However, advancements in handling emergencies such as rape make emergency contraception a solution to avoid a pregnancy in the initial stages. It therefore beats logic for procuring an abortion in the late stages of a pregnancy on the account of such an emergency.  Emotional distress occasioned by procurement of an abortion is perhaps the most disturbing psychological impact that the procedure can cause on a woman. Despite the academic research on the contrary opinion to the effect that post abortion trauma does not exist, it actually does in several ways than thought (Stotland, 1992). Emotional impact is particularly strong for women who procure illegally abortion as well some who experience miscarriages. There are several ways to deal with such grieve or loss using therapy that handles loss and many cases, the damage may be irreversible if urgent measures are not taken to restore their state.


Debate shall continue on the legality, morality and existence of other emotional factors surrounding abortion. It is therefore important to keenly follow the developments on the public debate regarding abortion, which might offer some relieve on the same. Depending on the arguments on either side of the debate, it is still confusing for any woman to come out clear in support of her experience by taking a side since the debate is still undetermined.


Ankeny, R. A., Jordens, C. F., Kerridge, I. H. & Stephens, M. (2010) “Religious Perspectives on Abortion and a Secular Response,” Journal of Religion and Health, 49(4):513-535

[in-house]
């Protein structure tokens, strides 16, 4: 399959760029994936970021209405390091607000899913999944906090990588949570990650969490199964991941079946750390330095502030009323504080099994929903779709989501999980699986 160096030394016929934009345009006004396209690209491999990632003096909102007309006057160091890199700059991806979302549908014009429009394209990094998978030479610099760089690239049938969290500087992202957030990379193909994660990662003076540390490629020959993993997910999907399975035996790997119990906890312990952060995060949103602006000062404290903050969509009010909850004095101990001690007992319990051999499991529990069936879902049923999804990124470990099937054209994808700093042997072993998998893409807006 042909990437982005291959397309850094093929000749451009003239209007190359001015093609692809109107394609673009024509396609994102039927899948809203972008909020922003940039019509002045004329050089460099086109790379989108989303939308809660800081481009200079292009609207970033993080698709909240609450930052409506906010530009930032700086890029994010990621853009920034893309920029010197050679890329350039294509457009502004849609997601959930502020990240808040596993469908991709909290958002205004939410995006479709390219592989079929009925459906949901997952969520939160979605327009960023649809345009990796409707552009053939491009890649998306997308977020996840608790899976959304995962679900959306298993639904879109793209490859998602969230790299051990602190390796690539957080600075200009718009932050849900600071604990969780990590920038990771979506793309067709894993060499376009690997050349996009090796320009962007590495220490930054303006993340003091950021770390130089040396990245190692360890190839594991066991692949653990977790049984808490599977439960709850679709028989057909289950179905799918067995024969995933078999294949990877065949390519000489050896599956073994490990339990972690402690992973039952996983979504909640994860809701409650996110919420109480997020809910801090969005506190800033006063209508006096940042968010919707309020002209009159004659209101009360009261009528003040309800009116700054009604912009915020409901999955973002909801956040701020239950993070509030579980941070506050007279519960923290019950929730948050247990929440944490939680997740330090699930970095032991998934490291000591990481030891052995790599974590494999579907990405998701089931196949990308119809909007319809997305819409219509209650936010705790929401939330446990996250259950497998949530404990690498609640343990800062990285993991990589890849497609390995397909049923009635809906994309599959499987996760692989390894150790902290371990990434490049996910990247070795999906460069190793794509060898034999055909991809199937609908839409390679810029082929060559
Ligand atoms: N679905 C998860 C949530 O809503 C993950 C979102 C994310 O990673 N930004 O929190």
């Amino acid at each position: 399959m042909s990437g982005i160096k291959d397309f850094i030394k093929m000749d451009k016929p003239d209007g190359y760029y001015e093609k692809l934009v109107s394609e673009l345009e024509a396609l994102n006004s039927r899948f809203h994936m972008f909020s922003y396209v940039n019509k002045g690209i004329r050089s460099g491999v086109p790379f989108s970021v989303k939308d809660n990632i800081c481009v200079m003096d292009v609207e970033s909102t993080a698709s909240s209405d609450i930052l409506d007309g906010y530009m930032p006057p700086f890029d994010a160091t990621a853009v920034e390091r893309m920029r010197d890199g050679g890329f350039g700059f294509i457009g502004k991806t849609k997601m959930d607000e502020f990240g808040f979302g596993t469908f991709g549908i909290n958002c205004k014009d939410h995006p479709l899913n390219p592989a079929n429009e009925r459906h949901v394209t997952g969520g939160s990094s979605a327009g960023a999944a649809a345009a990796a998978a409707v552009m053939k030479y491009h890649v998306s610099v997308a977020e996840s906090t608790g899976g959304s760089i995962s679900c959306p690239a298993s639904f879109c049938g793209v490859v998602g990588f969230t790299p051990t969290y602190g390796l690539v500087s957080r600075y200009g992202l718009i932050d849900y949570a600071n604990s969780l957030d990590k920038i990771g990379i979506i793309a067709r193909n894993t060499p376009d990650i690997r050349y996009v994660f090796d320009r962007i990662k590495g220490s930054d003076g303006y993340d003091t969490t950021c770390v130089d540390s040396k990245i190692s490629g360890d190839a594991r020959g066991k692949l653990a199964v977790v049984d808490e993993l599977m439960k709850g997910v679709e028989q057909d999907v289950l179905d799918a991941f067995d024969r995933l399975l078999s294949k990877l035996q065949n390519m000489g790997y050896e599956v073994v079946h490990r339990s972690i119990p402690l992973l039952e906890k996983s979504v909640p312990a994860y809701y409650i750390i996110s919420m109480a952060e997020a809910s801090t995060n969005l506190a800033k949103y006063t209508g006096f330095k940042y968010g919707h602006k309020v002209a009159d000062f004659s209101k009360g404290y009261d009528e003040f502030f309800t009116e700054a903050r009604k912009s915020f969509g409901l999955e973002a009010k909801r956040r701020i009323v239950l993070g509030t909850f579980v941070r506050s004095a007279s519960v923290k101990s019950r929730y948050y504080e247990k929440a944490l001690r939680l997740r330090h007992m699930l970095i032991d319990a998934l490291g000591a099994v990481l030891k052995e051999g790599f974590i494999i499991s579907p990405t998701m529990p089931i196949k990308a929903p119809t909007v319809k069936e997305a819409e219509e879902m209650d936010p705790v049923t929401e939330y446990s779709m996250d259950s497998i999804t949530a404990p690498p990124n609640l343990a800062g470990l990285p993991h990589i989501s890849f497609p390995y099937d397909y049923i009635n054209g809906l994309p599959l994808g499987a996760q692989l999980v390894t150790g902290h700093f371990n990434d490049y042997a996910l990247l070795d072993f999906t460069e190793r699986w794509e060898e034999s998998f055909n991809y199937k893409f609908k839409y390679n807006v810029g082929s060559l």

Audi, R. (1997) “Preventing Abortion as a Test Case for the Justifiability of Violence,” The Journal of Ethics, 1(2):141-163

Berry, F. & Roh, J. (2008) “Modeling the Outcomes of State Abortion Funding Referenda: Morality or Redistributive Policy, or Both?” State Politics & Politics Quarterly, 8(1):66-87, 101-102

Gomberg, P. (1991) “Abortion and the Morality of Nurturance,” Canadian Journal of Philosophy, 21(4):513-524

Keys, J. (2010) “Running the Gauntlet: Women’s Use of Emotional Management Techniques in the Abortion Experience,” Symbolic Interactionism, 33(1):41-70

Kornegay, R. J. (2011) “Hursthouse’s Virtue Ethics and Abortion: Abortion Ethics without Metaphysics?” Ethical Theory and Moral Practice, 14(1):51-71

Medoff, M. H. (2009) “The Relationship between State Abortion Policies and Abortion Providers,” Gender Issues, 26(3-4):224-237

Mehrgan, A. H. (2005) “Abortion and Human Rights in the Outlook of International Laws,” Medical Journal of Reproduction and Infertility, 6(4):N/A

Stotland, N. L. (1992) “The Myth of the Abortion Trauma Syndrome,” JAMA, 268(15):2078-2079

Place this order or similar order and get an amazing discount. USE Discount code “GET20” for 20% discount